Infrastructure development back on SA's economic priority list
Finweek English|22 October 2021
Analysts agree that things are looking up for the construction sector and it is a buy.
Mosa Manqindi and Amy Degenhardt

Construction is a highly cyclical sector with its performance dependent on economic booms and busts. Leading up to the 2010 Fifa World Cup, for example, the number of new JSE-listed companies in the construction sector dominated with firms such as Aveng, Murray & Roberts and PPC featuring in the JSE Top 40 Index.

Unfortunately, this was followed by an unprecedented number of large contractors liquidating, filing for business rescue or delisting.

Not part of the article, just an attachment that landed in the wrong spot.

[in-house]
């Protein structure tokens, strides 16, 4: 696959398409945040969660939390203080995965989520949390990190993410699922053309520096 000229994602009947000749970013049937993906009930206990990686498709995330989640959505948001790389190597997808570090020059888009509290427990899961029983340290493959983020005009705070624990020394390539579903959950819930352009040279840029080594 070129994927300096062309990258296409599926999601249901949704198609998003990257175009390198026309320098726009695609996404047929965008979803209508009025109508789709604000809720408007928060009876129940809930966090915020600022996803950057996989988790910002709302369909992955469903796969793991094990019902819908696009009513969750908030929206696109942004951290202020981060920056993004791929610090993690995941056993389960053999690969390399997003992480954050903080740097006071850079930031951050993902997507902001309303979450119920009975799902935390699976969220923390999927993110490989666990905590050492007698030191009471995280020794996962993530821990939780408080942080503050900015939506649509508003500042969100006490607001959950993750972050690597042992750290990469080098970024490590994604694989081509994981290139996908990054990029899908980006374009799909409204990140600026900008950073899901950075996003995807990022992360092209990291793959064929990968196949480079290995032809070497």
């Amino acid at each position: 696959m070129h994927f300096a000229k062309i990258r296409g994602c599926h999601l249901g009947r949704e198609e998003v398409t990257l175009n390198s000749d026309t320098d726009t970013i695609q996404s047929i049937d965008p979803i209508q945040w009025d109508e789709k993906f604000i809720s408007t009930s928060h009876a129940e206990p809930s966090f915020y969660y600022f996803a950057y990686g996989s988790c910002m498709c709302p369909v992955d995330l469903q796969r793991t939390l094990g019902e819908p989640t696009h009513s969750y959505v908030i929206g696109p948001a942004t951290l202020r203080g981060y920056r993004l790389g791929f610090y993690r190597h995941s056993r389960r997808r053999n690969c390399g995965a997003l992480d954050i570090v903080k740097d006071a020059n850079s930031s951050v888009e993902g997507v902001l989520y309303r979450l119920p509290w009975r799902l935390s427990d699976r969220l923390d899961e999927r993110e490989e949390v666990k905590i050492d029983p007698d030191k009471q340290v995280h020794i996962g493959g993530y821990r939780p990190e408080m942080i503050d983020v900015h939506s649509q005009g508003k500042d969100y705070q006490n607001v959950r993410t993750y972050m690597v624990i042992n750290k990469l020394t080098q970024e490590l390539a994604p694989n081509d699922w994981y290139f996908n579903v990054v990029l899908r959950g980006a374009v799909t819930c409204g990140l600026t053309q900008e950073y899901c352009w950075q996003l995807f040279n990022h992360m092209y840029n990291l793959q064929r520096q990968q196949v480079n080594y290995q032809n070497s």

Over the past decade, the country’s depressed economy combined with increased government debt and dampened investor confidence has led to low government and private sector infrastructure investments. However, with a renewed government focus on the sector, the investment case finally seems to be slowly turning around.

Between 2008 and 2018 the value of public-listed construction companies fell by over 60% because of the delisting or sale of companies to unlisted black-empowered entities.

A slowdown in economic growth resulted in declining investment in public sector infrastructure growth which had a knock-on effect on construction businesses. In the past five years, construction companies Group Five, Esor and Basil Read were placed in business rescue. Both Group Five and Esor subsequently delisted from the JSE in 2020, while the future of Basil Read remains uncertain.

More than 10% of the companies that have delisted from the JSE since 2018 hail from the construction and real estate development sectors. A side effect of this is the loss of invaluable skilled professionals to emigration or alternative industries.

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